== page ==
In my travels, I also found some interesting websites that point out that the big bang theory also has a number of other holes in it. One might expect that a uniform distribution would result if a large explosion was to occur and distribute matter throughout the universe. Instead, what we see is an extremely non-uniform distribution.
Other sites point out that the angular spin of the planets does not agree with the big bang theory, but I didn't bother to follow that argument. If you are willing to accept the big bang theory, then randomness is perfectly reasonable to you so this wouldn't convince anybody of anything. I, personally, do not believe in random anything. I have yet to see a real random variable, and in fact, I have to go to great lengths to generate a pseudo-random number when I want one! You would think that with computers being as powerful as they are, we could generate random numbers at the drop of a hat.
Well, I decided that you are completely unworthy of representing the atheistic point of view. You are boorish, uncivil, and unable to defend your position. Thus, I spent some of my free time over the weekend researching what greater atheistic minds might say to defend their position. Before I begin, I will point out the remaining errors in your statements.
<... further demonstrates you are not a scientist. Creationism is a long ago disproven hypothesis>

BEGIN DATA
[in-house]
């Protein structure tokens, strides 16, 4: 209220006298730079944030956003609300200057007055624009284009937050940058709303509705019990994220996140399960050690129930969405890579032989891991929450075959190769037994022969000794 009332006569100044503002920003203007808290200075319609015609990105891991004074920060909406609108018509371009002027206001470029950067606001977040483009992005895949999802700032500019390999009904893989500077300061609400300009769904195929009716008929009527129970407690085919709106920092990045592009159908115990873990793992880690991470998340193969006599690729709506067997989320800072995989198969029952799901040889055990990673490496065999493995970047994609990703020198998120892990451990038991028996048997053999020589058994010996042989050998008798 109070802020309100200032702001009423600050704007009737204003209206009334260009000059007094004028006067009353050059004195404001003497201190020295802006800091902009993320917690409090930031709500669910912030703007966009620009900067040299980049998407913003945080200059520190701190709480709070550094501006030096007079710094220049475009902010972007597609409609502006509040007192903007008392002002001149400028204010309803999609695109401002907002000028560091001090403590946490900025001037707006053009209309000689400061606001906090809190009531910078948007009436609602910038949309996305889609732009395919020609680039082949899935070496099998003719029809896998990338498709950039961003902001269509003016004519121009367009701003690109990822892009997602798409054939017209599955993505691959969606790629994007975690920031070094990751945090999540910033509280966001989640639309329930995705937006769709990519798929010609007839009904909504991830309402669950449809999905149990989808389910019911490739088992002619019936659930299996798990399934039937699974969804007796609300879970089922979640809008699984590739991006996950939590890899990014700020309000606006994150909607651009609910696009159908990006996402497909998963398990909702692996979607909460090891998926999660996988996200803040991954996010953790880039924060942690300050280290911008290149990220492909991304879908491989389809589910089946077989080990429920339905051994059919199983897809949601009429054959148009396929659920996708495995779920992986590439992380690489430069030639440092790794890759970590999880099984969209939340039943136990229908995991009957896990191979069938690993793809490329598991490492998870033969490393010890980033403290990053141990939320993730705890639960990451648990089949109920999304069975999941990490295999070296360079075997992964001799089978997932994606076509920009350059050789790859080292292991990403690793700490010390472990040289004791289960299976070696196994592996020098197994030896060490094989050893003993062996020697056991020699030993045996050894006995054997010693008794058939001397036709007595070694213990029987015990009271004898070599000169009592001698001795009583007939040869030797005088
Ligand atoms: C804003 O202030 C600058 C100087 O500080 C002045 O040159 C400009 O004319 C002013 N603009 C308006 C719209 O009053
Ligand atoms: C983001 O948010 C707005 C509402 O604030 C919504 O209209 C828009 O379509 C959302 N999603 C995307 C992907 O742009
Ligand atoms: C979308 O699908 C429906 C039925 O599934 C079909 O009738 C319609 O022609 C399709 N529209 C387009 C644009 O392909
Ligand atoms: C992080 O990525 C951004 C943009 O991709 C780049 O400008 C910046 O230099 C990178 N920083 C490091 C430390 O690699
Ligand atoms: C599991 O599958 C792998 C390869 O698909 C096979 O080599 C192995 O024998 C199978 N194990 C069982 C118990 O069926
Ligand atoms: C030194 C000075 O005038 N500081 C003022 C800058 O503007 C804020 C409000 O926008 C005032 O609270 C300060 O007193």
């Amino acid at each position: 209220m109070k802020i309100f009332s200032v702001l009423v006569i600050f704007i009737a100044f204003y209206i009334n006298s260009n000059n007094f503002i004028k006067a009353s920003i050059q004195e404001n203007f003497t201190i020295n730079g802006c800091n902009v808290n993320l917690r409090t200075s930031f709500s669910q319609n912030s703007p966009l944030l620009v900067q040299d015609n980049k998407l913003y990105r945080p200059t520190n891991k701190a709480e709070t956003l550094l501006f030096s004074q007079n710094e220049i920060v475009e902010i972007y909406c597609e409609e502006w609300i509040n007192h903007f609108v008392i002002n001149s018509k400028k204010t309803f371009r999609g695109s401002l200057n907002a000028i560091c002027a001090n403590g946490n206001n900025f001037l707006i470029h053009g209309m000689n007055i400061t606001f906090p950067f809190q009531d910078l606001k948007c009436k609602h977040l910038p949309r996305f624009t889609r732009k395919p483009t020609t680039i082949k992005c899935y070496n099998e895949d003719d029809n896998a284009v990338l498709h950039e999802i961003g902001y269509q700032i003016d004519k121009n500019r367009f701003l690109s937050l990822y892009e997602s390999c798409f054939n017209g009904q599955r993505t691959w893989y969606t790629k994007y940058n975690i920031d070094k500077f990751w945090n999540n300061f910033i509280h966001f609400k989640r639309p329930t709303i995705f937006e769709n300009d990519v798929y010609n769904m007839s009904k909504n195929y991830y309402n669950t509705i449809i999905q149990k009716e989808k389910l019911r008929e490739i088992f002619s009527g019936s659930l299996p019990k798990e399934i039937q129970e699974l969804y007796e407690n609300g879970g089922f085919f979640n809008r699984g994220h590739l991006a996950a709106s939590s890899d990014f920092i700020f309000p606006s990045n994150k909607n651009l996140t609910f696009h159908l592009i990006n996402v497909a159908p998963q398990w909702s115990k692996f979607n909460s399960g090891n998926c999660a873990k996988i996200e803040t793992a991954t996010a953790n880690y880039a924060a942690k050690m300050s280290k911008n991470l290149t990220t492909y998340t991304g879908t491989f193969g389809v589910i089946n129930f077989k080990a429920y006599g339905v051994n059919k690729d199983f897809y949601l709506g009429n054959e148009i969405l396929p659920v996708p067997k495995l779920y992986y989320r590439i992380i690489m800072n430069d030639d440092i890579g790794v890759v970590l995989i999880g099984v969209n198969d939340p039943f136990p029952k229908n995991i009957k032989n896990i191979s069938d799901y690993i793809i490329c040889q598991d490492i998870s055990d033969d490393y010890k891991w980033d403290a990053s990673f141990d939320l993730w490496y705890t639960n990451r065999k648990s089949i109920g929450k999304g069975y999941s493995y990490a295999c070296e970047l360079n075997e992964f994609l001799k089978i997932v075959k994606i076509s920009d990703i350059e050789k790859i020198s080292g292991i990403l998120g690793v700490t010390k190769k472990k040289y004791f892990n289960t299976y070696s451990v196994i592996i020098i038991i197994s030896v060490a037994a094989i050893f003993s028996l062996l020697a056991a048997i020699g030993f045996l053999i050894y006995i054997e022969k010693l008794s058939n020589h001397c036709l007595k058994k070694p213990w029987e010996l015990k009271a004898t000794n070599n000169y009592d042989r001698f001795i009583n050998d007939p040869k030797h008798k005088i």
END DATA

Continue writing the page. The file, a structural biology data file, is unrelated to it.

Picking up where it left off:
Well apparently you don't know the first thing about science, since science isn't the tool we use to prove things. We can use philosophy or logic to "prove" something, but science is not about proof. Science is discipline concerned with aligning theory to evidence. We make observations, formulate guesses as to what should happen based on our theories, then adjust our theories based on the conclusions we obtain from our experimentation. Even if our theory correlates 100% to all observations ever made, that does not mean that the theory is "proven". For example, lets look what most people believe Newton had said regarding his Second Law of Motion. Newton actually said, F = d(mv)/dt, but most people think he said "F = ma". Assuming he had really said the latter, this would have correlated perfectly with all measurements until we reached the level of enlightenment to where we could play with things that move fast enough to see relativity's influence. So if you were going around thinking that you had a proven theory, all the sudden you would be wrong! So basically, you are full of it when you claim that Creationism has been disproven.
Now, I am not sure why you thought that I endorse "Creationism". I guess that's just one more reason why you are no scientist. Jumping to conclusions will screw you every time.